This is the last stretch of the back country woods, as the TOBIE trail then runs parallel to Route 28 the rest of the way to Eagle Bay. There are enough trees that it gives a sense of being in the woods, except for the sound of traffic on the highway.
Eastern side of Carry Lake by the TOBIE trail 

As I pedaled into Eagle Bay the dirt trail passed by a laundry mat, then in front of Big Moose Yamaha and behind two other buildings before crossing Big Moose Road to the Eagle Bay Information Rest Area where I stopped for a rest and to use the facilities.

 I continued pedaling on a quaint paved path running beside Route 28. The remainder of the trail is very pleasant with some glimpses of Fourth Lake as it follows Route 28 to the Inlet Chamber of Commerce and Arrowhead Park. 

What a great day and very pleasant ride!

Tuesday, July 4, 2017

Stillwater Fire Tower

 ~Article written and pictures taken by Linda M. Heistman,
Publicity Clerk, Old Forge Visitor Information Center.
I find it quite fascinating that Verplanck Colvin was out surveying all over the Adirondacks, even before there were any decent roads. He was the one who oversaw the building of the first wooden Stillwater Fire Tower in 1882. Colvin was a pioneer in both exploration and in conservation. While tree cutting and the lumber industry were still destroying our woods and clogging up the waterways, Colvin was one of the leaders trying to protect, restore, and preserve our wilderness areas.

Colvin’s original wooden fire tower on Stillwater Mountain was replaced by another wooden fire tower in 1912. Then in 1919 the steel fire tower was built, and this is the one that still stands on Stillwater Mountain today. But in 1988, the tower was closed because it was in need of repairs.

In 2009, the restoration process of the historic fire tower began. It was reopened in 2016, with amazing results. The tower offers views that boast sights of some of the high peaks to the east, and the wind towers of Tug Hill to the west.  It is educational as well. In the cab at the top of the tower is a very helpful map, with a pointer that helps sightseers know what they are looking at. The corners of the inside of the cab are marked with each direction - east, west, south, and north.  
Many hard-working volunteers, The Friends of Stillwater Mountain, and the Department of Environmental Conservation (DEC) have truly made this a great monument.

The best part about this tower is that it’s a very easy 2-mile round-trip hike, making it an adventure that the whole family can enjoy.

You can find this fire tower trail by turning off of Route 28 onto Big Moose Road  in Eagle Bay, NY. Drive all the way to Big Moose, to where the pavement ends and a backcountry dirt road begins. This dirt road has a sign that reads “Stillwater 10 mi”. 
Where the pavement ends and the dirt road begins
Follow this road about 7.5 miles to the trailhead parking on the left. This trip will be a good memory, but it does take some planning to do it, as it is about a half hour to 45 minute drive from the beginning of the Big Moose Road to the trailhead.
Trailhead for Stillwater tower


Sunday, January 22, 2017

Trail to the Historic Lock and Dam

~Articles written and pictures taken by Linda M. Heistman,
Publicity Clerk, Old Forge Visitor Information Center.

Anyone who has driven or walked over the Green Bridge in Thendara, has not been disappointed with the beauty of the Moose River from that vantage point.  On the southwest side of the bridge, right at the curve, there is a small parking area for the trailhead for the Lock and Dam trail. This easy (mostly flat) two mile hike is a favorite trail of both locals and visitors alike. Many locals enjoy it as a place to meet friends to walk their dogs, or make it part of their running routine. It is conveniently close to town, but feels like you're away from it all. The trail is well-groomed and well-marked, making it a family friendly trail that most anyone is able to negotiate.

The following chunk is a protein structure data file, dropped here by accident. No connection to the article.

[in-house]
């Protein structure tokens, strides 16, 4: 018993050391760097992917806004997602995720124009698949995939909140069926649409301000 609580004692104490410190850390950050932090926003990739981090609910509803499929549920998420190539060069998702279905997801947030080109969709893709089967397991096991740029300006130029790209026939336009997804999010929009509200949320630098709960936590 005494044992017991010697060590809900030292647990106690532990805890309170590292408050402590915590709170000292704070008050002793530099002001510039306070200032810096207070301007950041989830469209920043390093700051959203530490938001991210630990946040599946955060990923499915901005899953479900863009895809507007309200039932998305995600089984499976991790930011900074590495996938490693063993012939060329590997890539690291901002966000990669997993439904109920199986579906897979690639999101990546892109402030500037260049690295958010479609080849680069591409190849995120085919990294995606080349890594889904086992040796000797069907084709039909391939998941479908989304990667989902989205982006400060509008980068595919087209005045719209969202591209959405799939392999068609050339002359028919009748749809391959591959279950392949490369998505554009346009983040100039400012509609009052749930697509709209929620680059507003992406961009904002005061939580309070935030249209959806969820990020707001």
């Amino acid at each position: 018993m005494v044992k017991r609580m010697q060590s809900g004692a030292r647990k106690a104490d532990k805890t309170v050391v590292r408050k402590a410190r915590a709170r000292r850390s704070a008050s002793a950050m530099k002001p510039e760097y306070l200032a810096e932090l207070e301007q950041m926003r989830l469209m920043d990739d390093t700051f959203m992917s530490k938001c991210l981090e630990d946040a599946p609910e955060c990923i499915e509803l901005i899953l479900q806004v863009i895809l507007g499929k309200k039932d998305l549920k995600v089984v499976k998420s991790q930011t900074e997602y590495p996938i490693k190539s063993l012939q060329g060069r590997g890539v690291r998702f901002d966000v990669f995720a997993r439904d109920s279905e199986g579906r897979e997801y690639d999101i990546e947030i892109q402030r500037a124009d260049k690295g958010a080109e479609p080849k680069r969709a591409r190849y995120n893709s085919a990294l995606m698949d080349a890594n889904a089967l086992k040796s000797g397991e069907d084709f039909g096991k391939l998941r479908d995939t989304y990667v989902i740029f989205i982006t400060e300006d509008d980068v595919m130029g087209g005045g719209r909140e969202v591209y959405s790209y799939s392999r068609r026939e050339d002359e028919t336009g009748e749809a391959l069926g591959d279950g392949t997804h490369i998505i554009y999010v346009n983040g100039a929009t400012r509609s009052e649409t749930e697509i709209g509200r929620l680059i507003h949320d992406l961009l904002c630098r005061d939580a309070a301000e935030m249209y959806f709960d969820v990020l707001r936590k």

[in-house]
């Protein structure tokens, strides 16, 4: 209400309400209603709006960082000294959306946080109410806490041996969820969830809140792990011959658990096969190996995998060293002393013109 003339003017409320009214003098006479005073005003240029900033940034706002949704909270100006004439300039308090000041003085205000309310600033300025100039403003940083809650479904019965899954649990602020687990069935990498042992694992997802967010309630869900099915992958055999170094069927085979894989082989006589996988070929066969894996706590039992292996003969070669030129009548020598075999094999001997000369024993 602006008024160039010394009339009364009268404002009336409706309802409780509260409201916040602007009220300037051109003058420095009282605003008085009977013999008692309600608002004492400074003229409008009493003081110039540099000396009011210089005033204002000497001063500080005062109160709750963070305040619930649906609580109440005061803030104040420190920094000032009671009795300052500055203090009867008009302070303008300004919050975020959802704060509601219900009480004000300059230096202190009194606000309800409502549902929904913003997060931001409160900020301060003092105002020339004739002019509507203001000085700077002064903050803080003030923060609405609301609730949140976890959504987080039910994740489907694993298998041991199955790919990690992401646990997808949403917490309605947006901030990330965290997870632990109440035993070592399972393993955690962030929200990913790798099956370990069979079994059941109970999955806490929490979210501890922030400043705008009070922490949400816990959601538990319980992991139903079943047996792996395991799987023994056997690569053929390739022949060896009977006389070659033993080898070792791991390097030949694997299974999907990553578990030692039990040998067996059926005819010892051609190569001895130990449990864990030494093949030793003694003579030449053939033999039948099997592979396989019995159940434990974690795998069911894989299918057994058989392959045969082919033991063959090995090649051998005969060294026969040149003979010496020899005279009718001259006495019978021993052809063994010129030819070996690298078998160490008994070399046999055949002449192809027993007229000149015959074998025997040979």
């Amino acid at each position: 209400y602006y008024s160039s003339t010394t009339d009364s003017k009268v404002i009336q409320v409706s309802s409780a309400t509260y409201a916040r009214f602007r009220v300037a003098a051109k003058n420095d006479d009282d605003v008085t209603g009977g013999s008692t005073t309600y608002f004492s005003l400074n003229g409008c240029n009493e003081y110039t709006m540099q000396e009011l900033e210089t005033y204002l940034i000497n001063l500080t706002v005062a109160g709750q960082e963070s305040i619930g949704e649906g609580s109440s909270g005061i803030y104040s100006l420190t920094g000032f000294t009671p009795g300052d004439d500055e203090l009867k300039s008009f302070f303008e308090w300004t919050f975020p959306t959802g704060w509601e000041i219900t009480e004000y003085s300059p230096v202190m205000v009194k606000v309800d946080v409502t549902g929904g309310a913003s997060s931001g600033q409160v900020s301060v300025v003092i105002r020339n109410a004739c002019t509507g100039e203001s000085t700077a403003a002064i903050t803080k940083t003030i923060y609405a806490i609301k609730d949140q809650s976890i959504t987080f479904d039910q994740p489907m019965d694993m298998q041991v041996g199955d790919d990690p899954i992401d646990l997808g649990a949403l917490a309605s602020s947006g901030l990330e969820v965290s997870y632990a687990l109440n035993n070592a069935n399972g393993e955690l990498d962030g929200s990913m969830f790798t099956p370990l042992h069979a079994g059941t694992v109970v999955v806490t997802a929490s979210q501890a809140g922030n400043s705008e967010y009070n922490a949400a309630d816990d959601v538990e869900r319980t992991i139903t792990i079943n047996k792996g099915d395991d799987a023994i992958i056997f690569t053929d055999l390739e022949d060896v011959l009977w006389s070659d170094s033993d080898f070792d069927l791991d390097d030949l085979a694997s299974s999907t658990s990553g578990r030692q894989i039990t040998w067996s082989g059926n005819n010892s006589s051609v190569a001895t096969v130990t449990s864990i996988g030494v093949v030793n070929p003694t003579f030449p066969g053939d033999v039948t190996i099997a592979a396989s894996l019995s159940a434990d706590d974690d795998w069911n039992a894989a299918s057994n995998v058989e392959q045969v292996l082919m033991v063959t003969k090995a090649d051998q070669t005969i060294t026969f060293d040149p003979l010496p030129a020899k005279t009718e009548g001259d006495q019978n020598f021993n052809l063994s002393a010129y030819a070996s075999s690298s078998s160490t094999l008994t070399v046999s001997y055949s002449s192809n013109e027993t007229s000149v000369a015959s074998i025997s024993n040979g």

Each season offers its own uniqueness to the trail, making it a special place to go and return to often.  There are only a few spots on the trail that can get muddy and wet at times, but on nice days, a stroller could even be pushed on most of this two mile round trip. Once the lock and dam is reached, there is a nice area for bird and wildlife watching, a picnic, fishing, swimming and/or skipping stones on this picturesque branch of the Moose River.

In the winter, the sun sends its magnificent rays through sparkling snow-covered tree branches, while the snow provides for a beautiful, easy ski, hike or snowshoe through the fairytale-like woods.

Spring brings its own awakening beauty as it buds with new life. By summer, the trail teems with abundant ferns and other lush greenery. My favorite season to take this trail is in fall when the few views of the Moose River are most vibrant with color.  In fact, the whole trail offers outstanding splashes of color not only in the trees but in the brush and land that borders the mystical curviness of the Moose River.

The trail starts off into the woods and is very flat until about 0.4 miles; where there is a short, fairly easy hill.  Loose, slippery stones seem to make this small hill seem steeper than it really is.  Hike assured that once you successfully reach the top, you will know that you have completed the most challenging part of the trail.  Still, this is an easy uphill, really, compared with many other inclines in our area. After the hill, the rest of the hike is an enjoyable, very level, well-trodden path until it almost reaches the dam. At about 0.9 miles there is another trail that turns off to the left and follows a snowmobile trail up a hill known as Humphrey Hill.  At this point you have almost reached the lock and dam. As you approach it, you may be able to hear the water rushing over the dam. The very last part of the trail becomes more like a gully as the trail slopes down to an open grassy area at the top of the picture perfect falls. The grassy section before the falls is where down-stream paddlers get out and carry their boats around the dam. A short side trail to the left (south) of the dam leads to the bottom of the lock and dam.

The lock and dam was originally built in 1888, in order to improve the very rough transportation conditions of the time. A train would carry passengers coming from the McKeever area (what was called the Moose River Settlement) to “Jones Camp” which used to be located near the lock and dam. The passengers would then board a steamboat named "The Fawn” and continue up the river to the Fulton Chain of lakes.